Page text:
Slave Religion: The “Invisible Institution” in the Antebellum South
By Albert J. Raboteau
One of the first things that attracted the African American slaves to Christianity was a way of obtaining the salvation of theirs souls based on the Christian’s idea of a future reward in heaven or punishment in hell, which did not exist in their primary religion. The religious principles inherited from Africa sought purely physical salvation and excluded the salvation of the soul. However, they did believe in one supreme God, which made it easier for them to assimilate Christianity.
Christianity provided African American slaves with hope, because although they were suffering as merely human instruments of work, God was watching them and all of theirs suffering would be rewarded by him. “Slavery, with all its disadvantages, gave the Negro race, by way of recompense, one great consolation, namely, the Christian religion and the hope and belief in a future life. The slave, to whom on this side of the grave the door to heaven, and that made his burden lighter. The hope and aspiration of the race in slavery fixed themselves on the vision of the resurrection.” They believed that by being passive and accepting all the humiliation and beatings from their masters, in the end, God would reward the slaves and punish their masters. The enormous number of conversions to Christianity among slaves during the First and Second Awakenings were important because it gave slaves hope and faith of some kind of divine rescue from all their suffering.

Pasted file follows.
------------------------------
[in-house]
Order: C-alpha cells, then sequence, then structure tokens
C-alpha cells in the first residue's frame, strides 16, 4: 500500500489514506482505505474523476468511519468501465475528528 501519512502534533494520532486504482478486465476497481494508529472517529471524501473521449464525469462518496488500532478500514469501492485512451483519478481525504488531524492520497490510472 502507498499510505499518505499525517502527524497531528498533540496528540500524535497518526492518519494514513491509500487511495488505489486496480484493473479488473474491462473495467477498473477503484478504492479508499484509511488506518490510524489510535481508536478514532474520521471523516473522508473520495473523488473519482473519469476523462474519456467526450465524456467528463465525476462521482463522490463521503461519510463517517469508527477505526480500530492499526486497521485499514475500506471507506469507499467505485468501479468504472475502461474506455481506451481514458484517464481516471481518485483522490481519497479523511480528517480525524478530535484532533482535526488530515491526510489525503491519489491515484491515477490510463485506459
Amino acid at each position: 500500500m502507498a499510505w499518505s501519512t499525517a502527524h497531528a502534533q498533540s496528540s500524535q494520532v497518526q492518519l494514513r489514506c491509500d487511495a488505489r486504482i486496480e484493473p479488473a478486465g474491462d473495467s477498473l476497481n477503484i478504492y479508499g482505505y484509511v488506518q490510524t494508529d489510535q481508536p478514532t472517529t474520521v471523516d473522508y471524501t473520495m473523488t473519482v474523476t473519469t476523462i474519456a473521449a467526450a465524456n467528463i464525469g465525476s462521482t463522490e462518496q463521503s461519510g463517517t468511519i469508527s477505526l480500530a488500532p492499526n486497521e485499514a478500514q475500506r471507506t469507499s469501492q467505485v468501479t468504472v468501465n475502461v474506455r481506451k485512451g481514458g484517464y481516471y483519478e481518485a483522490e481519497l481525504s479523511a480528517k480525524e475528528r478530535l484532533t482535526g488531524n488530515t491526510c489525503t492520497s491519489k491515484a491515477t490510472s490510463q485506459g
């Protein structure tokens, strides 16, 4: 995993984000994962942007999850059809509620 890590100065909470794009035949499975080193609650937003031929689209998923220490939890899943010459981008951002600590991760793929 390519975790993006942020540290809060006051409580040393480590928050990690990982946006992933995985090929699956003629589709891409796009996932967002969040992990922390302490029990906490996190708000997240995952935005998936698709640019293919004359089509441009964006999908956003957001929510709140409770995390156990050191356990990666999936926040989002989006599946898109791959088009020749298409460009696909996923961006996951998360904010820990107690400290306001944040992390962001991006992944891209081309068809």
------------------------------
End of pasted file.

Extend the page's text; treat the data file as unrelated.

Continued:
At the same time, although this question was never completely solved, many slaves would also get their freedom while getting baptized as Christians, given that many Christian slaveholders would not enslave their religious fellows. Although sometimes conversion would mean freedom, slaves did not tend to convert themselves in a hypocritical way; they did become religious people. During the Antebellum period and after the Civil War, black churches, not just in the North, but throughout the nation, offered African Americans refuge from oppression and focused on the spiritual, secular, and political concerns of the black community. Following emancipation, the church continued to exist at the center of black community life. With freedom, African-Americans rejected the second-class status they had been offered by white co-religionists and withdrew in large numbers from biracial congregations. Aided by the Freedmen's Bureau, freedmen and freedwomen pooled their resources to build greater numbers of independent black churches -- symbols of African-American demands for self-determination. According to another text, “…while fear of slave insurrection…